Moving Forward - Part I

The Spirit's Jeff Roberson talked to Ole Miss athletics director Ross Bjork this week about some of the things going on in and around Ole Miss athletics. Here is Part I.

Q: Let's start with something a lot of fans are always interested in - football scheduling. So there will continue to be eight Southeastern Conference games in football. And at least one of your non-conference games must be against a team from one of the other “major” conferences.

RB: “The model has been set. We’re at eight games in the SEC, and then we have a ninth game against a Big 5 conference or a high resource conference. We all approved that scheduling priority and philosophy moving forward as a conference. Each school will be required to schedule a non-conference game, at least one opponent per year starting in 2016, among the other five major conferences. You can classify that as a mandate or SEC policy or bylaw.”

Q: Was this done for strength of schedule, TV, etc.?

RB: “Everything. Strength of schedule will be one of the key components of the college football playoff. We believe playing within (the SEC) provides a great strength of schedule first and foremost. But in order to really protect each program, it was decided this was what’s best for the conference to make sure we do everything in our power to guard against somebody saying they played a weak schedule. Well, no we didn’t. We play in the SEC. And now this additional (power conference) game.”

Q: Some SEC teams already play annual out of conference games against power conferences. And some others, because of movement from one conference to another, are now playing them annually.

RB: “Kentucky plays Louisville, Florida plays Florida State, South Carolina plays Clemson, Georgia plays Georgia Tech. Those type games are already there.”

Q: Ole Miss and Georgia Tech have a home and home later this decade. Is that still on?

RB: “Right now it’s still contracted. But we’ve mutually both verbally agreed to get out of that contract. We’re just waiting on the paperwork to be signed and finalized.”

Q: So where is Ole Miss headed in adding this power conference game? Anything happened yet?

RB: “Where we are right now is we have a lot of things in the works. We hope to be able to announce a few opportunities in the coming weeks and months. We don’t have anything contracted. We have a few things that are close to being contracted. Once they’re signed we can announce them. They’ll be exciting. Some could be neutral site games. Our model (for the four non-conference games) will be three home games and one either neutral site or home and home.”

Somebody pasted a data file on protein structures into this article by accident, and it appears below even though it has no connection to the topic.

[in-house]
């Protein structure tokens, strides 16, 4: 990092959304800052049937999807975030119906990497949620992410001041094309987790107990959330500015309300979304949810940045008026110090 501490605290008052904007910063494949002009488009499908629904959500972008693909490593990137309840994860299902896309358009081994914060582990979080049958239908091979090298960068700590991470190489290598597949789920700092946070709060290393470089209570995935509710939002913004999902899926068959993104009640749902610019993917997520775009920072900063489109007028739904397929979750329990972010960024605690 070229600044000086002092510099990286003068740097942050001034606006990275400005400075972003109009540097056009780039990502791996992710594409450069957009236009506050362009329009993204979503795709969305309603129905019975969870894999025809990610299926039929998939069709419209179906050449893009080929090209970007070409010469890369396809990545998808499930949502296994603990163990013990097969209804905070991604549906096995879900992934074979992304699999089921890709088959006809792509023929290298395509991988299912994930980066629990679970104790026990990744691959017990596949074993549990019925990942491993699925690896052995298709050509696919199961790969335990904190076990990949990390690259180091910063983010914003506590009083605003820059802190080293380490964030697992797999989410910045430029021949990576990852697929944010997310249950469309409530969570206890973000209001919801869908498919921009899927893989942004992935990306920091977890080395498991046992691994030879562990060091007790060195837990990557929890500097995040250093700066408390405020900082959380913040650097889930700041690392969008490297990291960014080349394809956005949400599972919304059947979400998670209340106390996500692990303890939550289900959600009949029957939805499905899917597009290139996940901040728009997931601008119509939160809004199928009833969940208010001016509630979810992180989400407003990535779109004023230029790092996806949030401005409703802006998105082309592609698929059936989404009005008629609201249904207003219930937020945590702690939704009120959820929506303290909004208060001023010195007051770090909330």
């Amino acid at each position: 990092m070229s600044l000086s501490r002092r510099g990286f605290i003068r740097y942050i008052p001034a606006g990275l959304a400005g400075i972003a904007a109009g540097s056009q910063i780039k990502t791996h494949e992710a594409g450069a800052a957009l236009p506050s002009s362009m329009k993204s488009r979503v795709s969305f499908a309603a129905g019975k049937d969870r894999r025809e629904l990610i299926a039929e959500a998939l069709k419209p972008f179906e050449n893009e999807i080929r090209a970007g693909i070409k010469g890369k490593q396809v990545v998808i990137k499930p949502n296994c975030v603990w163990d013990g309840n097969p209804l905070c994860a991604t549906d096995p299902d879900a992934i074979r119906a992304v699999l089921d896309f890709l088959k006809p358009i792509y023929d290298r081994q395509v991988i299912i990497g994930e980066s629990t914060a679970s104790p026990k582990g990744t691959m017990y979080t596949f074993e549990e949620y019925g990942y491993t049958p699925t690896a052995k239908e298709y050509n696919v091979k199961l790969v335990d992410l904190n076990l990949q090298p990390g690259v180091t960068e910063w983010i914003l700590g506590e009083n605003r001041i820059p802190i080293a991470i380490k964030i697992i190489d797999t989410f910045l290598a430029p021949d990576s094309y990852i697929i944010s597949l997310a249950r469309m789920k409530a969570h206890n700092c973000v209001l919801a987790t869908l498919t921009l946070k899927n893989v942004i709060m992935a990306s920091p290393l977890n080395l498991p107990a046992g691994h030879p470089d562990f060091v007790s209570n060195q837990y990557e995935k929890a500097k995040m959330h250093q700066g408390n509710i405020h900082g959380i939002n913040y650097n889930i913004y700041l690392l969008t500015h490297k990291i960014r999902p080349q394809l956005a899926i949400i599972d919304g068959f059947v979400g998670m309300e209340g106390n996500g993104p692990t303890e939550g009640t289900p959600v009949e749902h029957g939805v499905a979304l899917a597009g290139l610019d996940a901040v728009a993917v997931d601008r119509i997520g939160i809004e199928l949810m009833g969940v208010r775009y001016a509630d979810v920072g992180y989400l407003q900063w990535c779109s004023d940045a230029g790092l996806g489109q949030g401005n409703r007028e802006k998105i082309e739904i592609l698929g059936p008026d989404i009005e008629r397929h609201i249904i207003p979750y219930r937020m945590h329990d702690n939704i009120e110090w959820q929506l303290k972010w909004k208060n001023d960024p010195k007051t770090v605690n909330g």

Q: So this starts in 2016?

RB: “Yes. This year is set, and 2015 is set. In 2016, all we’re waiting on is the addition of the Power 5 game. We have somebody selected, we have the date, we’ve got everything solidified. We just need to sign the contract.”

(Editor’s note: The 2014 non-conference games are Boise State in Atlanta and home games against Louisiana-Lafayette, Memphis, and Presbyterian. The 2015 non-conference games are Tennessee-Martin, Fresno State, and New Mexico State in Oxford, and a game against Memphis in Liberty Bowl Memorial Stadium. The three non-conference games already set for 2016 are homes games against Memphis, Wofford, and Georgia Southern.)

Q: Update us on the arena and the parking garage.

RB: “The arena is moving ahead. They’re in the foundation work right now. Obviously the site has been cleared and the hole has been dug. You don’t see a lot of upward movement right now, because they’re doing basically everything subterranean in terms of setting the foundation. They have to do test piles, which is boring in concrete and tests to make sure that the dirt and the soils all match, which is part of a normal process. They’re doing that right now. In the next four to six weeks we’ll start seeing some things vertical out of the ground. We have our groundbreaking on July 31 at 10:30 a.m. That’s the hard hats and the shovels and the ceremonial groundbreaking that takes place with a facility like that. We’re excited about opening that in December, 2015. The parking garage next to it is a fluid situation. Everyone is working extremely hard to get it done as soon as possible. We’ve basically prepared for the worst, meaning we wouldn’t have it for the football season. But we also are pushing and the contractor is working hard that maybe we can get in it. We’re just expecting the worst, because I believe that’s the best course of action.”

Q: So if you don’t get in by the first football game, is there a possibility that you could get in before the season is totally over? And is there the possibility of a fluid move into the parking garage?